First off, no one is an anti-racist. In society, we like to add labels to things like saying, “I am a good person,” but that isn’t true. People make conscious efforts to do good things every day. Hence, we just say, “That’s a good person,” but in reality, we are describing this constant action — this constant state of being.
This is what being anti-racist means.
There are institutional issues within society that people can work to change. Institutional racism is a hot debated topic when it’s clear that racism is an institution in the United States.
The real issue in this debate is that people get upset and confuse systematic and institutional. Institutional is essentially a broad sense of norms and beliefs, such as how Pepperdine is institutionally a Christian University. Systematic, on the other hand, refers to the actual current inner workings and procedures of an institution or organization.
Nonetheless, when people — in most cases conservative — say systematic racism doesn’t exist anymore, they are right. Jim Crow Laws have been abolished but Black people aren’t talking about systematic racism — they are talking about systemic racism.
Systemic refers to something that is throughout an entire body or system which is why people use it interchangeably with institutional. However, like the game telephone, when someone tries to retell something, sometimes the meaning or the words get changed or are misunderstood.
To be anti-racist, people must be aware of these minor details and work to outline the ways people perpetuate institutional racism. This goes back to understanding appropriation vs. appreciating.
Black language, styles and mannerisms are amazing and being aware of that is wonderful. But, if others continue to demonize Black people for having acrylic nails and having box braids, while white individuals are not demonized, then that is appropriation.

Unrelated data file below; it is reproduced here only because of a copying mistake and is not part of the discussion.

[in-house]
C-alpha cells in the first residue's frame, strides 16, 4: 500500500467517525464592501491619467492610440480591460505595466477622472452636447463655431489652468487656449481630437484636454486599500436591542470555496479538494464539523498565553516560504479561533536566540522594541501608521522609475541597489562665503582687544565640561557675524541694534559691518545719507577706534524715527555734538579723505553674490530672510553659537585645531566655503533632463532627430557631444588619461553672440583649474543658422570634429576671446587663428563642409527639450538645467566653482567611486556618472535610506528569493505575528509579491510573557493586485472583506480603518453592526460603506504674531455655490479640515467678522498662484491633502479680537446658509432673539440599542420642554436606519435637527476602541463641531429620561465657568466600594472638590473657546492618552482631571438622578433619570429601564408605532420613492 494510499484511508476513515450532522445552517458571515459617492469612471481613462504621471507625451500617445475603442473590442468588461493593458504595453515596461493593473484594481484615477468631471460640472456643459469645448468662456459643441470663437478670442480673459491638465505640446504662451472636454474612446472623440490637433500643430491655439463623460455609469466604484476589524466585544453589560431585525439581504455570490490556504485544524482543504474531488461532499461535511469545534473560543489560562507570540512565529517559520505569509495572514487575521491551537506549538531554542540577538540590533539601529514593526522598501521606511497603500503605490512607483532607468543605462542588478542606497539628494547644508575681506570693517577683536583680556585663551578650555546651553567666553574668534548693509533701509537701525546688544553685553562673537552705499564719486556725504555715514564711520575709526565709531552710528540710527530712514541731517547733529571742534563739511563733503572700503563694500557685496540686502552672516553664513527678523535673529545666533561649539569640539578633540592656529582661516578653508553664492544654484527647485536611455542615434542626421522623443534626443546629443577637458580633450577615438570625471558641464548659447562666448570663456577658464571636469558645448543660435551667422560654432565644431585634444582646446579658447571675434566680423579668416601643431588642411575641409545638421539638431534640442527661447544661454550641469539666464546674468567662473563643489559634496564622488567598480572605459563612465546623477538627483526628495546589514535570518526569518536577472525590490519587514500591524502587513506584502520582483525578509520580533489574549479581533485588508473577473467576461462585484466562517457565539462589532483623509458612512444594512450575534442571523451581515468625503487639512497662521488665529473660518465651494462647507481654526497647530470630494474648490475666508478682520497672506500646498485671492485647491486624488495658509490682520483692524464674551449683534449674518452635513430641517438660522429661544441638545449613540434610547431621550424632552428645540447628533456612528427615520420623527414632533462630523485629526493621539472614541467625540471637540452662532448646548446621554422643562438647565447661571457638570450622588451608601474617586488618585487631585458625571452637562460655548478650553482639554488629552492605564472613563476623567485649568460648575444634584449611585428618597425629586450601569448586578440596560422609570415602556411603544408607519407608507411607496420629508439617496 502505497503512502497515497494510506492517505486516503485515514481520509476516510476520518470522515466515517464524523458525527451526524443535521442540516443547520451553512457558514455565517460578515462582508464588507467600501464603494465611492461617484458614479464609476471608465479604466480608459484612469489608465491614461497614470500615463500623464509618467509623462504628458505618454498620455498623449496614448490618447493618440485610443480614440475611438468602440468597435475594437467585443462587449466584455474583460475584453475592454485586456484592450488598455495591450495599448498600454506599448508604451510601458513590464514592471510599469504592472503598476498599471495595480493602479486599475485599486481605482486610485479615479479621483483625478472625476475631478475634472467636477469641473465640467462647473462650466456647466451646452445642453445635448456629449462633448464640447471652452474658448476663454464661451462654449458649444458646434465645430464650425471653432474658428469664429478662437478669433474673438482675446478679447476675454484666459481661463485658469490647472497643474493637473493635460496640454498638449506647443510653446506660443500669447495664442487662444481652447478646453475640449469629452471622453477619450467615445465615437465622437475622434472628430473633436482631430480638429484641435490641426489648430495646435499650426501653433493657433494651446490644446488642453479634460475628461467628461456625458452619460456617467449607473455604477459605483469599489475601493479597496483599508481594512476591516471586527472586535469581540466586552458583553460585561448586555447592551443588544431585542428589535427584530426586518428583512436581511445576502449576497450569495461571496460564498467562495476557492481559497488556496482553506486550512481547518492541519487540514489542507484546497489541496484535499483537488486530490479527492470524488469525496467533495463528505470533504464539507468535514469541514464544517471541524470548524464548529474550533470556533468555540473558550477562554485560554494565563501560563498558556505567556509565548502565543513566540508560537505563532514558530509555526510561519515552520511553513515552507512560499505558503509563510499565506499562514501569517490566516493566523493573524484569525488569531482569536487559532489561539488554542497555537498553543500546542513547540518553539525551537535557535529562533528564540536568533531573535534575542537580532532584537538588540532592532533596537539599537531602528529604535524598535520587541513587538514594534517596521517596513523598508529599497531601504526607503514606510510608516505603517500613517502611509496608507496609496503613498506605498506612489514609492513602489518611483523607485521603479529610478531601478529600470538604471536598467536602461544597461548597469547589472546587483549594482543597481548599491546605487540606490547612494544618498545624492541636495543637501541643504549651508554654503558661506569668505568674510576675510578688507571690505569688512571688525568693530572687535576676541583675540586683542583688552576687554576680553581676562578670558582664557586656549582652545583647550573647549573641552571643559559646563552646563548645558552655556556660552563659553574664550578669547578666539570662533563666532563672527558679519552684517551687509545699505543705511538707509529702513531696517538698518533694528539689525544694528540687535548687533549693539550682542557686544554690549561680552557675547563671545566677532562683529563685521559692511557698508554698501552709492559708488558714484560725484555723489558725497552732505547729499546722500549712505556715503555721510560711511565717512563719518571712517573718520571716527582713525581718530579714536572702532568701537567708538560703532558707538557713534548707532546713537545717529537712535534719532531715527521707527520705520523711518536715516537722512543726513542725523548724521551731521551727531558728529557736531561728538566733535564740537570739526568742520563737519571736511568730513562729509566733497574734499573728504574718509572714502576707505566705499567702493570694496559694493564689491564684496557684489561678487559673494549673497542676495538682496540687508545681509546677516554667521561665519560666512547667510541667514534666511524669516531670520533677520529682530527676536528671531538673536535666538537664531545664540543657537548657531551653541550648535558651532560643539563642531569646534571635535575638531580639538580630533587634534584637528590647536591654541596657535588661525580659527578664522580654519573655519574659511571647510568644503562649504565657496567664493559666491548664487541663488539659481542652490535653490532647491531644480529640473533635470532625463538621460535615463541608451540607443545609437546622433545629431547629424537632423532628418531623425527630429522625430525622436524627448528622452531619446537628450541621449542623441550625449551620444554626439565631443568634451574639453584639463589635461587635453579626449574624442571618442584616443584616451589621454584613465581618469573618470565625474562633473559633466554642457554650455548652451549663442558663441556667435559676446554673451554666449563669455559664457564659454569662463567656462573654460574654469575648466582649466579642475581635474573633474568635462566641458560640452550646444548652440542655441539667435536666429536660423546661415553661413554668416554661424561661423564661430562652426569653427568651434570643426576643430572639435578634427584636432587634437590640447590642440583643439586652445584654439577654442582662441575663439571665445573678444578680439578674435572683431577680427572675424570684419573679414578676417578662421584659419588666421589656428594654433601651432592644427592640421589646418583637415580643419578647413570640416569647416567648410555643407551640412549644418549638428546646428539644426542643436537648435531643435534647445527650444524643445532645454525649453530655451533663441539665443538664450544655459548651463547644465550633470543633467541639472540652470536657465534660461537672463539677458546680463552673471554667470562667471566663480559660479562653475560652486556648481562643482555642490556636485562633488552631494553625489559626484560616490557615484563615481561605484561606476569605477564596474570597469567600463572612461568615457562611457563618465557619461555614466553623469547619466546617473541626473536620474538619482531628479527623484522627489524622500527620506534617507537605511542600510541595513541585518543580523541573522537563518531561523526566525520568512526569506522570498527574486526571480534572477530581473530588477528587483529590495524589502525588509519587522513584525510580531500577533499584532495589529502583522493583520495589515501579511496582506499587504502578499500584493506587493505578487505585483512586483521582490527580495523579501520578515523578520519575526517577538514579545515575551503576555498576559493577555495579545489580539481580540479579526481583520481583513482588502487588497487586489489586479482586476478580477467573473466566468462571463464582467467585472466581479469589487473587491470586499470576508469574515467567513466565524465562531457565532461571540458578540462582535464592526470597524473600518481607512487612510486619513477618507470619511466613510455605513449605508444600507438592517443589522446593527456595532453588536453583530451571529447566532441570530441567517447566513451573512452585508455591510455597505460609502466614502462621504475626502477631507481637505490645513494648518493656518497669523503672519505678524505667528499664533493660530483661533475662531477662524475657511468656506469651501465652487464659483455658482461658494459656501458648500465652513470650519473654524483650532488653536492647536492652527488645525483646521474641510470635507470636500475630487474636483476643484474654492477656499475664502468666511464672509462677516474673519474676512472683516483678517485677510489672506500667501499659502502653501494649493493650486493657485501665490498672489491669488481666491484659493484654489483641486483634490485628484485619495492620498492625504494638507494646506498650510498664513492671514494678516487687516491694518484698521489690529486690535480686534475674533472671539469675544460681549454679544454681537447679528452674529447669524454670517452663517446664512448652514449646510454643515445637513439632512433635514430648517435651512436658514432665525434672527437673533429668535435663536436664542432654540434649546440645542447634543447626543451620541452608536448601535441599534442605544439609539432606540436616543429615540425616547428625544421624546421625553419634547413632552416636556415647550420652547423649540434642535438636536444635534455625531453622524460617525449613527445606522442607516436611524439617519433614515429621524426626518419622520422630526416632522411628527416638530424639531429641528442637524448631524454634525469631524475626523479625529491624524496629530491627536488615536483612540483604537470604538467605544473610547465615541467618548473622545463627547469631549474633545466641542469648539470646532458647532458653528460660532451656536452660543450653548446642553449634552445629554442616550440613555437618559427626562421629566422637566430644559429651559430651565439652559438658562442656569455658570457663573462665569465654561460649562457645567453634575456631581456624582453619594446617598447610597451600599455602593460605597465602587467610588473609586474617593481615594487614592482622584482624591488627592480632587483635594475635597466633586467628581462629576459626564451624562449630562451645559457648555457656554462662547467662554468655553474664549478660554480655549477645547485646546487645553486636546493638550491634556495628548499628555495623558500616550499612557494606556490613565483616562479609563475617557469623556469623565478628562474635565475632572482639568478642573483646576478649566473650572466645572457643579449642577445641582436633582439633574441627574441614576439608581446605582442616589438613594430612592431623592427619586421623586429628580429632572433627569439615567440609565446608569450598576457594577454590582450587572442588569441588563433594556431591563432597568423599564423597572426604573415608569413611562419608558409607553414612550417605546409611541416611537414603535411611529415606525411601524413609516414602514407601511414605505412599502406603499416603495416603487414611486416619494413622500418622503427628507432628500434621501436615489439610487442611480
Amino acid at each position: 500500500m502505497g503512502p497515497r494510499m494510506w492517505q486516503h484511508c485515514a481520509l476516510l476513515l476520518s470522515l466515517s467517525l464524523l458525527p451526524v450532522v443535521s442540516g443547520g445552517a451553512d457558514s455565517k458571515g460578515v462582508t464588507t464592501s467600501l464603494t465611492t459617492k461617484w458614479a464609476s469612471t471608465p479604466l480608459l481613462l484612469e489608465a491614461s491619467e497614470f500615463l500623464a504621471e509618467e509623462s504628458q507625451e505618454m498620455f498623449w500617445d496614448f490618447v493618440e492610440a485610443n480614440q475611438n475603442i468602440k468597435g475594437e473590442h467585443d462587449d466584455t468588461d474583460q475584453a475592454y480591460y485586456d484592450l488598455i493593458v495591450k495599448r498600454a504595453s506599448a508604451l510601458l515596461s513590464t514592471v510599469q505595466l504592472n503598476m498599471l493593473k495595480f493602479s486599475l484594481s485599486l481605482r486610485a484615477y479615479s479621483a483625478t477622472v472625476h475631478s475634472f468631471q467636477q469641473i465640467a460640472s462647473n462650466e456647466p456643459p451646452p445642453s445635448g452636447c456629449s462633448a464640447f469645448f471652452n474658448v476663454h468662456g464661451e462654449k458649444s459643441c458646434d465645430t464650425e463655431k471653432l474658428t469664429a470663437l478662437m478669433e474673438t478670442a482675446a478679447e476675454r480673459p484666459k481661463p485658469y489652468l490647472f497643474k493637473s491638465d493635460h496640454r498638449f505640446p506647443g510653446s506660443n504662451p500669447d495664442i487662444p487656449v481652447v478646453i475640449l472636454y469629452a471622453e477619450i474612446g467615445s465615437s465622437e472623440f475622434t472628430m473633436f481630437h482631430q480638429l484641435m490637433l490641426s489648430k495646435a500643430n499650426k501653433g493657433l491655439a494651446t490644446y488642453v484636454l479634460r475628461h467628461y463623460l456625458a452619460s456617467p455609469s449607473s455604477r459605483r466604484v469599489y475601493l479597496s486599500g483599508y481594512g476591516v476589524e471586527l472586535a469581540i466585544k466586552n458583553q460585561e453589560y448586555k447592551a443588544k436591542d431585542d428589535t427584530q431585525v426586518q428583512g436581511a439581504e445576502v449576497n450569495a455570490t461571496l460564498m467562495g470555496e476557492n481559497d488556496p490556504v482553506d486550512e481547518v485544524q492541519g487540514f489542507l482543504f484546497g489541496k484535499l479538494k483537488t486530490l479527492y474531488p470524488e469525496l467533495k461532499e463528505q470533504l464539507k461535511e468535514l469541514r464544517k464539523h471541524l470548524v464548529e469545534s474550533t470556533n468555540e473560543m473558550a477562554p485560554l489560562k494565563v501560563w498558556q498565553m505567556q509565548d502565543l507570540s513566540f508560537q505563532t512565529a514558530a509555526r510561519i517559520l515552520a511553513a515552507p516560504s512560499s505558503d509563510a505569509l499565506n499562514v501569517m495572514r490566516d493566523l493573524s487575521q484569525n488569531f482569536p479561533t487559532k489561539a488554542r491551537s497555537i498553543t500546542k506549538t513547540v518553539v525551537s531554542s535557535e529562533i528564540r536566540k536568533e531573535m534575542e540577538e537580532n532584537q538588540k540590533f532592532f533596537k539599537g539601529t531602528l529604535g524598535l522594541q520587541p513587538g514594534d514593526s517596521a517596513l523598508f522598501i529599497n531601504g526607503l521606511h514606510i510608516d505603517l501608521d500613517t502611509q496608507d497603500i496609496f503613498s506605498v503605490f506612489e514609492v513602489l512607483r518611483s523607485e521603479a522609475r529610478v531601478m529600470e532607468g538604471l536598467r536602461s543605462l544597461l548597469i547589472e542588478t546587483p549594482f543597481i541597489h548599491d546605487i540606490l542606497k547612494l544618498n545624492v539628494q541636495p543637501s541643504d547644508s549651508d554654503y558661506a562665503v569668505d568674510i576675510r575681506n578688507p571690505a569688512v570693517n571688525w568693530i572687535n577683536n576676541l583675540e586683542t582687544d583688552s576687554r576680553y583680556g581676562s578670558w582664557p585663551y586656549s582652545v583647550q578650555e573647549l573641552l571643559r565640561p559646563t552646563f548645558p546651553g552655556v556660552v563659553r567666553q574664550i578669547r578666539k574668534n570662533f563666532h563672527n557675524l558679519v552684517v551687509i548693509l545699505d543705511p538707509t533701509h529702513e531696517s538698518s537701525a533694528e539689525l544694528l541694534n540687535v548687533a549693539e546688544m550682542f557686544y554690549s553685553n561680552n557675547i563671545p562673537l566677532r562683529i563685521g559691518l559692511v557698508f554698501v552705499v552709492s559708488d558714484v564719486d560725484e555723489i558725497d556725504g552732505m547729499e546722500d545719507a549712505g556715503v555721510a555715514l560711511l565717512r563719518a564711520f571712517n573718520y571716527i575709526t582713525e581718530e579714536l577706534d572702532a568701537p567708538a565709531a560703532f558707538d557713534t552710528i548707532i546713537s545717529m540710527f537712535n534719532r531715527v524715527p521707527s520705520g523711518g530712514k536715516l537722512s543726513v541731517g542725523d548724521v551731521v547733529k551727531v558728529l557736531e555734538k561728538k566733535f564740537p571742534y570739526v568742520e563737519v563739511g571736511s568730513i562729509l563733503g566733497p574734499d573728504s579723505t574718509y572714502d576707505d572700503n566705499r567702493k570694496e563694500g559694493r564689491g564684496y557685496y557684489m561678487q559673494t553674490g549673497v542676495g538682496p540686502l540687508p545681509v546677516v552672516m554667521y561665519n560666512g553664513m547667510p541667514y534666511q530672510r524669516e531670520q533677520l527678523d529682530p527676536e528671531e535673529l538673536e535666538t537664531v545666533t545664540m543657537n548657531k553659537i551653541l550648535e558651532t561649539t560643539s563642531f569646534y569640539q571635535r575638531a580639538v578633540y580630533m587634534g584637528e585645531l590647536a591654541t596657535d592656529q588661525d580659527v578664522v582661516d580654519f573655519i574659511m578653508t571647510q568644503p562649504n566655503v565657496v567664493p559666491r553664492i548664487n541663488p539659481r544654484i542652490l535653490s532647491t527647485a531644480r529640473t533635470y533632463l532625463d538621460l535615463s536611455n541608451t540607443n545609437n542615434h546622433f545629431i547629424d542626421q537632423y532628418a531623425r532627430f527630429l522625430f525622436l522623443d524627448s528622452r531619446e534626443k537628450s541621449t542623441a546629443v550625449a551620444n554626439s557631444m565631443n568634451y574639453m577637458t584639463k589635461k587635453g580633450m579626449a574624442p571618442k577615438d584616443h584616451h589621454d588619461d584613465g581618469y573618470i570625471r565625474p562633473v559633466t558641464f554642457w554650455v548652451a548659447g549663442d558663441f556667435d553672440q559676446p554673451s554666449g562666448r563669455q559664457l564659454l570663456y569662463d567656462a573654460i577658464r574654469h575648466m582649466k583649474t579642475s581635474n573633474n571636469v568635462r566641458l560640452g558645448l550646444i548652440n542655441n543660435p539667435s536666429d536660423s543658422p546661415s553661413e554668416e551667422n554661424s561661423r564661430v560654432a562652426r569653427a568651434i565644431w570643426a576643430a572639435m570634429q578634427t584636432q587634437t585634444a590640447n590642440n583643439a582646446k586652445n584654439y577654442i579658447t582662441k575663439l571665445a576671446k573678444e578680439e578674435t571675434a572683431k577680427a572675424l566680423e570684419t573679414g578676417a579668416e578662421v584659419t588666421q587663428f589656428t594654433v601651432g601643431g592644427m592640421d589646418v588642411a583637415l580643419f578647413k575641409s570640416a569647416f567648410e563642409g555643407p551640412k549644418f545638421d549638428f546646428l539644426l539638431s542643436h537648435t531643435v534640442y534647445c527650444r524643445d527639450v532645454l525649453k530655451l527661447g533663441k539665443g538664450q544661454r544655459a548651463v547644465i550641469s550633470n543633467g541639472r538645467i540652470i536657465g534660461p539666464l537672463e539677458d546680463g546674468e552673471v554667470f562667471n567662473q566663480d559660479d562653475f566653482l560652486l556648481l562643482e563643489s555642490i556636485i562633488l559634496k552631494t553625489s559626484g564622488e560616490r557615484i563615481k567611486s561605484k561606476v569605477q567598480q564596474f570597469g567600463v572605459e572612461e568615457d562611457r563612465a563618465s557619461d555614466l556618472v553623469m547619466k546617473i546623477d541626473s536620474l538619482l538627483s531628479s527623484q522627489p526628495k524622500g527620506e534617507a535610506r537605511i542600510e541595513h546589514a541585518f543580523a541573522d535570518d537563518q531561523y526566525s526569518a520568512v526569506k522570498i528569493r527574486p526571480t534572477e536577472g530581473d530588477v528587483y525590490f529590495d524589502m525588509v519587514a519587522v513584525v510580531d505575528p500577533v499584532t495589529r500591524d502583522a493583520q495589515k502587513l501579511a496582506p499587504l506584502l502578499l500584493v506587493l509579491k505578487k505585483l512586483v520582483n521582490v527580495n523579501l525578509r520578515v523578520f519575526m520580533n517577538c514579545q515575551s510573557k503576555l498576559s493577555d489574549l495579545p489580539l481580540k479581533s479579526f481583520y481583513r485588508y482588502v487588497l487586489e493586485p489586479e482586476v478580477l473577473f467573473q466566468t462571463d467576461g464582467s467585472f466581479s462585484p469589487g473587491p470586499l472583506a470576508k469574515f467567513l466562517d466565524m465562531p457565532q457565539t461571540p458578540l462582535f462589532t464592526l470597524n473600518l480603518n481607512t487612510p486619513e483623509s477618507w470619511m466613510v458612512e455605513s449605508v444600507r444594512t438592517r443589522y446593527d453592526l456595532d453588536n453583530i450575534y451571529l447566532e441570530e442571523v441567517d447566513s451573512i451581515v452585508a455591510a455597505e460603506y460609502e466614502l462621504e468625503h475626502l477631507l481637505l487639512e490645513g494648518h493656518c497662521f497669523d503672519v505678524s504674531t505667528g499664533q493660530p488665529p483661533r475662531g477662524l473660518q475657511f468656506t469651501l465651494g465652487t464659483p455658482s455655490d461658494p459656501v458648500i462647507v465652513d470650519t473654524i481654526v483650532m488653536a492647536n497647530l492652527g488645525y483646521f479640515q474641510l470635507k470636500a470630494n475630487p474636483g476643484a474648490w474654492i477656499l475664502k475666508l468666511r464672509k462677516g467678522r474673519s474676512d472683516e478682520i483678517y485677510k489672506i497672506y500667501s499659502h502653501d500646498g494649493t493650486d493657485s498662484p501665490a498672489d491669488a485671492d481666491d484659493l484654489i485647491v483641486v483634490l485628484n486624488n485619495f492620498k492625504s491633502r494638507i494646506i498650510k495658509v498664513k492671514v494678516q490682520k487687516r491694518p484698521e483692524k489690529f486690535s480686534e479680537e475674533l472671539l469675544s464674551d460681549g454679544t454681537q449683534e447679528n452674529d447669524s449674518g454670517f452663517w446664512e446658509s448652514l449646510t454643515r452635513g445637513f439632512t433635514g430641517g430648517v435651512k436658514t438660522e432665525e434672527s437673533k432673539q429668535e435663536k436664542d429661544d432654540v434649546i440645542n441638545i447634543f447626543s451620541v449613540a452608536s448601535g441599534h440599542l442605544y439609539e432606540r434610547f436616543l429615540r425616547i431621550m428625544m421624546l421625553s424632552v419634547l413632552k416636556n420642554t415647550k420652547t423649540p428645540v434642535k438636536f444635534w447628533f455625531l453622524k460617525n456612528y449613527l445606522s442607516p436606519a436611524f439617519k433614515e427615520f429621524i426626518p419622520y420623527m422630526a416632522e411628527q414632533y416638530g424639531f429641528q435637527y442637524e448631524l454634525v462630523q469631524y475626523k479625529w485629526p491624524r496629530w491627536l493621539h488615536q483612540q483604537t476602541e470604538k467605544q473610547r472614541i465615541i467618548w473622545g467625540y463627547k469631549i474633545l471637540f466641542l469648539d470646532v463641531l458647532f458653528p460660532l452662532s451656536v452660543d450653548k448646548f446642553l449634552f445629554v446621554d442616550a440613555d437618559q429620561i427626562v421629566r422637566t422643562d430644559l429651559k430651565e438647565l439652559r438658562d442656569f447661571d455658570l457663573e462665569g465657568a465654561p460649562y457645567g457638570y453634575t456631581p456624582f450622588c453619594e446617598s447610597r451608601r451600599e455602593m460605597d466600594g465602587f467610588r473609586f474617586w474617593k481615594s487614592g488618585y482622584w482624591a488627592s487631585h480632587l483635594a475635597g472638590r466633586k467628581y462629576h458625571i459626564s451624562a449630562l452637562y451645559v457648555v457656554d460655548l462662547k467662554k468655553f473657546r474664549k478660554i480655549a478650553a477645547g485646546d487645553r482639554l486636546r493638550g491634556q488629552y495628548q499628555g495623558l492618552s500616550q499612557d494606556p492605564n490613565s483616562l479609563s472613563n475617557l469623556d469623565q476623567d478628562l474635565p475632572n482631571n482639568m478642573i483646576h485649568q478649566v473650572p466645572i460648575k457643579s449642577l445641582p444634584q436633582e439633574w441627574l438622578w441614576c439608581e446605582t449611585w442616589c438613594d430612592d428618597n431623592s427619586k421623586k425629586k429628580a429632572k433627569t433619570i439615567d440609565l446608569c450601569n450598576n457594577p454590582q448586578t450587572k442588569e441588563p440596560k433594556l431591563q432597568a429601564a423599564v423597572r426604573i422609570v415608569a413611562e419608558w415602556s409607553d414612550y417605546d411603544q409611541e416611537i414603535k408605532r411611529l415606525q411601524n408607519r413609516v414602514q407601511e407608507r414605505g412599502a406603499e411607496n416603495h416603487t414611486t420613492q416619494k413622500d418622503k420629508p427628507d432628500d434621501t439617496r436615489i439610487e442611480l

This Black History Month, work on seeing through the deceptions of how others hide and dismiss racism. Continue to hold others accountable and choose to constantly and consistently be anti-racist.
Be a better ally
Now, what are more specific ways to help out? Saying a person is anti-racist is one thing, but what does it look like for the every day average person?
Highlight Black voices. When someone who is Black is talking about their experience, make sure their voice is heard, even when no one is around be knowledgeable and talk about these issues. Even if someone doesn’t know much, they should still talk and learn from others.
Next, people can ask questions. This doesn’t mean asking one Black person everything about Black culture. It means trying to find suitable resources, whether it’s through books, online resources or people who are comfortable talking about their experiences.
People can also use their societal privilege. Everyone has some sort of advantage — whether educational or by being the racial majority — so go into those spaces where those benefits thrive and speak, educate and show resources about the Black community.
Honestly, there is no unilateral way to be an ally, just like there is no one way to be Black. All anyone has to do is support, appreciate and protect Black lives.
At the end of the day, race is a part of life; no one needs to be color blind to it. Acknowledge it, be aware of its negative effect and minimize it. Only then can people shine and embrace the positive and amazing things that come with it, like a more inclusive nation.
Black History Month is not only for Black People. Everyone can and should participate. Black people are found in almost every society, in every culture, all around the globe.
In the United States, we can see the amalgamation of those people coming together to make a community, a culture and a way of life.
It’s Black History Month — and Black is Bold, Black is Brave, Black is Beautiful and Black is Beyond the Bonds of strife. Remember that.
Digital editor, Pepperdine Graphic Media
Perspectives editor, Pepperdine Graphic Media